AP reports on Barack Obama's plans for financial regulation:
In remarks prepared for delivery Wednesday afternoon, the president offers no specific regulatory framework, but calls for "core principles." Among them are consumer protections, accountability for executives and a regulatory plan that covers a broad series of financial transactions that have escaped regulation in the past.
Atrios says Obama is "making the right noises" here, but I'm not quite so sure. Consumer protections are fine, but frankly, not really central to what caused the financial meltdown. "Accountability" for executives is mush. They're already accountable in most meaningful senses of the word.
That leaves a "regulatory plan that covers a broad series of financial transactions that have escaped regulation in the past" — which is fine but could mean pretty much anything. What's the core principle here?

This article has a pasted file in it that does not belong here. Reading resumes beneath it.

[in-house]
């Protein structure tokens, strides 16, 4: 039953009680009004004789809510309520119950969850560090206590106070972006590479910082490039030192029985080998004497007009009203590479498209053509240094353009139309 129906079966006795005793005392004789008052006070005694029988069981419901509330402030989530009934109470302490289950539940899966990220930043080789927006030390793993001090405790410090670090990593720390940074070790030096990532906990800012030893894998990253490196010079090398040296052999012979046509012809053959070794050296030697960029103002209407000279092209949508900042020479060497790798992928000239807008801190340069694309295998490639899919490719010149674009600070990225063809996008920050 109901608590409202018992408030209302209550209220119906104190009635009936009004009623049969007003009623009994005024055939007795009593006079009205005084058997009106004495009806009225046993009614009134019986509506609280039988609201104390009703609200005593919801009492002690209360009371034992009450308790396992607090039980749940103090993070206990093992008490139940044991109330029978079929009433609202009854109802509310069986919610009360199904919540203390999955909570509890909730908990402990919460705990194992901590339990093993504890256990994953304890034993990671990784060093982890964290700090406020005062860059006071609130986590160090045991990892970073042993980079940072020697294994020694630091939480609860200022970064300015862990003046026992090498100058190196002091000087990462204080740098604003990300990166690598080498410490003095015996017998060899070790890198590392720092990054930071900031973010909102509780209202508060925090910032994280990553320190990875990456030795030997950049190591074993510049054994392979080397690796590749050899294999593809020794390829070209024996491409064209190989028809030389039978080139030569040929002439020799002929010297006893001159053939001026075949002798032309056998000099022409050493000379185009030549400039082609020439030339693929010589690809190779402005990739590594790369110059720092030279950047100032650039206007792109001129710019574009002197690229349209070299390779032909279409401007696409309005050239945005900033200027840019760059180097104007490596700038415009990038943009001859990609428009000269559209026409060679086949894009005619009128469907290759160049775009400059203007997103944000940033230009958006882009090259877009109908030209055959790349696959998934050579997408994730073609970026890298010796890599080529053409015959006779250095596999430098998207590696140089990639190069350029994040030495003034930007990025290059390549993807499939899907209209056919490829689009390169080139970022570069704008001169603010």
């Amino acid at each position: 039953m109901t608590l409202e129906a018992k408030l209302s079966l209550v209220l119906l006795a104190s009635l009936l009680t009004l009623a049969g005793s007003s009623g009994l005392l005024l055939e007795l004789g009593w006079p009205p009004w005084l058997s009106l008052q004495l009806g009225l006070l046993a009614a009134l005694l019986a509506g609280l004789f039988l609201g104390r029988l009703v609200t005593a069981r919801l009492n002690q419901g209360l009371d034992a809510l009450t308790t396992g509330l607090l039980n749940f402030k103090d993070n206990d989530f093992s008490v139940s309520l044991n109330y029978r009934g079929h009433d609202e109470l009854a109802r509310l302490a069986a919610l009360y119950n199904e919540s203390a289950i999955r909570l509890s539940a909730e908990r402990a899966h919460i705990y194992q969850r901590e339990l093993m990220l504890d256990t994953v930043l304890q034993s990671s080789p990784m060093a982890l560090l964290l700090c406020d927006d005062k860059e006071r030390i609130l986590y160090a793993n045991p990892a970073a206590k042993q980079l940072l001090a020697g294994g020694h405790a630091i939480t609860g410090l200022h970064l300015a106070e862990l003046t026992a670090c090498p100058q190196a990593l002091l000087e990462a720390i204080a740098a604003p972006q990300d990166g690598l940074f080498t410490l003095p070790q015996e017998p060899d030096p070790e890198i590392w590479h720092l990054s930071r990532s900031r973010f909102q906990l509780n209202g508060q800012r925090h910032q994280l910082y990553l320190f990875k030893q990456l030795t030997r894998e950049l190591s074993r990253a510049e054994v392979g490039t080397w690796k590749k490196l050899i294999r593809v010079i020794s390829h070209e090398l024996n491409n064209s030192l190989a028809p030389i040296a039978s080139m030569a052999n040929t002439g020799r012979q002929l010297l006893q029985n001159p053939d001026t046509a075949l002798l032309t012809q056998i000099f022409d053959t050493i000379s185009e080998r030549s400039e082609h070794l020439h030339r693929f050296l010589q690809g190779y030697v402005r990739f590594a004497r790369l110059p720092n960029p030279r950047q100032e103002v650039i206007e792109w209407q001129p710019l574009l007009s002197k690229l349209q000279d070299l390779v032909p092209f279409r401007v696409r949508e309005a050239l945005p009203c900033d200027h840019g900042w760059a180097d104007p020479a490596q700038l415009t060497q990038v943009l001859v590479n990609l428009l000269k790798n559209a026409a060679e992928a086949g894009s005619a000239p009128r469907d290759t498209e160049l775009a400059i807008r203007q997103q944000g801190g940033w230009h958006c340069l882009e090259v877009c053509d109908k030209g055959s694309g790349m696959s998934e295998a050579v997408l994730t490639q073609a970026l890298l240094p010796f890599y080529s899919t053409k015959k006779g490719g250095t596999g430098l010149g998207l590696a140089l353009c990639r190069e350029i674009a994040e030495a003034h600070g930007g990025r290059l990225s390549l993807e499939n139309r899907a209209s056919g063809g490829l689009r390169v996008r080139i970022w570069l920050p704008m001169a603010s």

I know everyone is probably tired of hearing me say this, but I wish Obama would talk more about a real core principle: regulating leverage more effectively, and doing it everywhere and for all types of securities. This isn't easy, especially when you need to get practically the entire world on board, but more than any other single change it would force financial institutions to be more responsible; it would make future asset bubbles less destructive; and it would fundamentally put a stop to the casino atmosphere and outlandish paydays that have permeated Wall Street over the past decade. If we really wanted to get ambitious, we might even try to set up a countercyclical regime that increased capital requirements in good times and lowered them during bad times. But regardless of how the details turn out, if our new regs are driven by a core concern for regulating leverage, they'll do some good. If not, it's likely to be a repeat of Sarbanes-Oxley: lots of good intentions, but not much bang for the buck.